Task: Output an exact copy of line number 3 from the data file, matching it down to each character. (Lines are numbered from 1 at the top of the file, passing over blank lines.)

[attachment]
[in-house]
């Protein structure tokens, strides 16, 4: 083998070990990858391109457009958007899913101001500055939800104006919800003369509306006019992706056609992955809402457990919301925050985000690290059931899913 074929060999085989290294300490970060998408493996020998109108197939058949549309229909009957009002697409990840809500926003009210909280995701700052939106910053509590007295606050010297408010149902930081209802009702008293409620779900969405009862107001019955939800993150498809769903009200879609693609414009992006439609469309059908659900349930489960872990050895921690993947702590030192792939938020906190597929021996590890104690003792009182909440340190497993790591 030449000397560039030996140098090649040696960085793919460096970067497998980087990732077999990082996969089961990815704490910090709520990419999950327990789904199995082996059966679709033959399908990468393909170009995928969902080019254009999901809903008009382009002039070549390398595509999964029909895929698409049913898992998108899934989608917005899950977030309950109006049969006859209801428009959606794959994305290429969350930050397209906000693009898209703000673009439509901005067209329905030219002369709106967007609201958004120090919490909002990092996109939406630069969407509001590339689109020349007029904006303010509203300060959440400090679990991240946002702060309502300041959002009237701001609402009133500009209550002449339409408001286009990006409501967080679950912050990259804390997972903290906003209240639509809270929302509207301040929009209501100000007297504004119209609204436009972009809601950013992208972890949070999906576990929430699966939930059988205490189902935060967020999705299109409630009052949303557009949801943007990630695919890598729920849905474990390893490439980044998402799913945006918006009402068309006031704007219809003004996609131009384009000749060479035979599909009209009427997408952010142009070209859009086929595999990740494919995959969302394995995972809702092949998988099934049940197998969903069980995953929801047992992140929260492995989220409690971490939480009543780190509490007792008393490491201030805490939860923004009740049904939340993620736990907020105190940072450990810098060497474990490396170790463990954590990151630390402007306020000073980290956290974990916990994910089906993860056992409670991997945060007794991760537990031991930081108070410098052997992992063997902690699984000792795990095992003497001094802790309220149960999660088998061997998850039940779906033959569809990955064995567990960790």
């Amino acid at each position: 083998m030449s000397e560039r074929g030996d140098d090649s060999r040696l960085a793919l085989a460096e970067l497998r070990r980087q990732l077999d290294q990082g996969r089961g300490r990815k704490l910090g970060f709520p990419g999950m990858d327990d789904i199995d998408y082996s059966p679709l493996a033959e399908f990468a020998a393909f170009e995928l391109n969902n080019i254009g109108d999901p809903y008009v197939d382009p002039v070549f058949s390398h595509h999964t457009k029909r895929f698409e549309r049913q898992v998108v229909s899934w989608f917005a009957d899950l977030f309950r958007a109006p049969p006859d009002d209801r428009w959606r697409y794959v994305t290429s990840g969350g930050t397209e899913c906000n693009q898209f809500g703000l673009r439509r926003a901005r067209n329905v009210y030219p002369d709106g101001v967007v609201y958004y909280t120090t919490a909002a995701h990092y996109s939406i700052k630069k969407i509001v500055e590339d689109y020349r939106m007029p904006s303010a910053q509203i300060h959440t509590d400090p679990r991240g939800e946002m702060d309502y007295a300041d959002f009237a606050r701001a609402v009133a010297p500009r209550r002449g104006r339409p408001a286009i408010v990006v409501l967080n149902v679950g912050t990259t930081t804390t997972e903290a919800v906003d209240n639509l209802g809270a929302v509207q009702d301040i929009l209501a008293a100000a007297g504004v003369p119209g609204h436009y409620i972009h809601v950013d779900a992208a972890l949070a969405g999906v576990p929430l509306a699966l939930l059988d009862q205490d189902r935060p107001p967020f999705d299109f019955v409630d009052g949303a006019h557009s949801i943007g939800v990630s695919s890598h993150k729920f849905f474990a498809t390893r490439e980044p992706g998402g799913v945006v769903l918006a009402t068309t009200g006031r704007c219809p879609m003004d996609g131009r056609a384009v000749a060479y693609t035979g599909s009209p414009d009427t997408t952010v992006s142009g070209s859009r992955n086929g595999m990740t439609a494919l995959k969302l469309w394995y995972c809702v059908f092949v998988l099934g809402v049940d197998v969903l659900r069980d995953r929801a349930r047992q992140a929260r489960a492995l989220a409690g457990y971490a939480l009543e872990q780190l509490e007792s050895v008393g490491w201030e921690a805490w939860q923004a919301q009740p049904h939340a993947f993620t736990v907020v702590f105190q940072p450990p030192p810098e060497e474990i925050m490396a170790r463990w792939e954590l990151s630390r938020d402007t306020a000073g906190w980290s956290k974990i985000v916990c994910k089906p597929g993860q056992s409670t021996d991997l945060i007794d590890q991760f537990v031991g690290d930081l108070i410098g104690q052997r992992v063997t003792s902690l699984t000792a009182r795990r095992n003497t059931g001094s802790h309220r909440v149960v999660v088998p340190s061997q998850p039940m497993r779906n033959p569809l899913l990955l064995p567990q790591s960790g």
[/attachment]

């Amino acid at each position: 083998m030449s000397e560039r074929g030996d140098d090649s060999r040696l960085a793919l085989a460096e970067l497998r070990r980087q990732l077999d290294q990082g996969r089961g300490r990815k704490l910090g970060f709520p990419g999950m990858d327990d789904i199995d998408y082996s059966p679709l493996a033959e399908f990468a020998a393909f170009e995928l391109n969902n080019i254009g109108d999901p809903y008009v197939d382009p002039v070549f058949s390398h595509h999964t457009k029909r895929f698409e549309r049913q898992v998108v229909s899934w989608f917005a009957d899950l977030f309950r958007a109006p049969p006859d009002d209801r428009w959606r697409y794959v994305t290429s990840g969350g930050t397209e899913c906000n693009q898209f809500g703000l673009r439509r926003a901005r067209n329905v009210y030219p002369d709106g101001v967007v609201y958004y909280t120090t919490a909002a995701h990092y996109s939406i700052k630069k969407i509001v500055e590339d689109y020349r939106m007029p904006s303010a910053q509203i300060h959440t509590d400090p679990r991240g939800e946002m702060d309502y007295a300041d959002f009237a606050r701001a609402v009133a010297p500009r209550r002449g104006r339409p408001a286009i408010v990006v409501l967080n149902v679950g912050t990259t930081t804390t997972e903290a919800v906003d209240n639509l209802g809270a929302v509207q009702d301040i929009l209501a008293a100000a007297g504004v003369p119209g609204h436009y409620i972009h809601v950013d779900a992208a972890l949070a969405g999906v576990p929430l509306a699966l939930l059988d009862q205490d189902r935060p107001p967020f999705d299109f019955v409630d009052g949303a006019h557009s949801i943007g939800v990630s695919s890598h993150k729920f849905f474990a498809t390893r490439e980044p992706g998402g799913v945006v769903l918006a009402t068309t009200g006031r704007c219809p879609m003004d996609g131009r056609a384009v000749a060479y693609t035979g599909s009209p414009d009427t997408t952010v992006s142009g070209s859009r992955n086929g595999m990740t439609a494919l995959k969302l469309w394995y995972c809702v059908f092949v998988l099934g809402v049940d197998v969903l659900r069980d995953r929801a349930r047992q992140a929260r489960a492995l989220a409690g457990y971490a939480l009543e872990q780190l509490e007792s050895v008393g490491w201030e921690a805490w939860q923004a919301q009740p049904h939340a993947f993620t736990v907020v702590f105190q940072p450990p030192p810098e060497e474990i925050m490396a170790r463990w792939e954590l990151s630390r938020d402007t306020a000073g906190w980290s956290k974990i985000v916990c994910k089906p597929g993860q056992s409670t021996d991997l945060i007794d590890q991760f537990v031991g690290d930081l108070i410098g104690q052997r992992v063997t003792s902690l699984t000792a009182r795990r095992n003497t059931g001094s802790h309220r909440v149960v999660v088998p340190s061997q998850p039940m497993r779906n033959p569809l899913l990955l064995p567990q790591s960790g």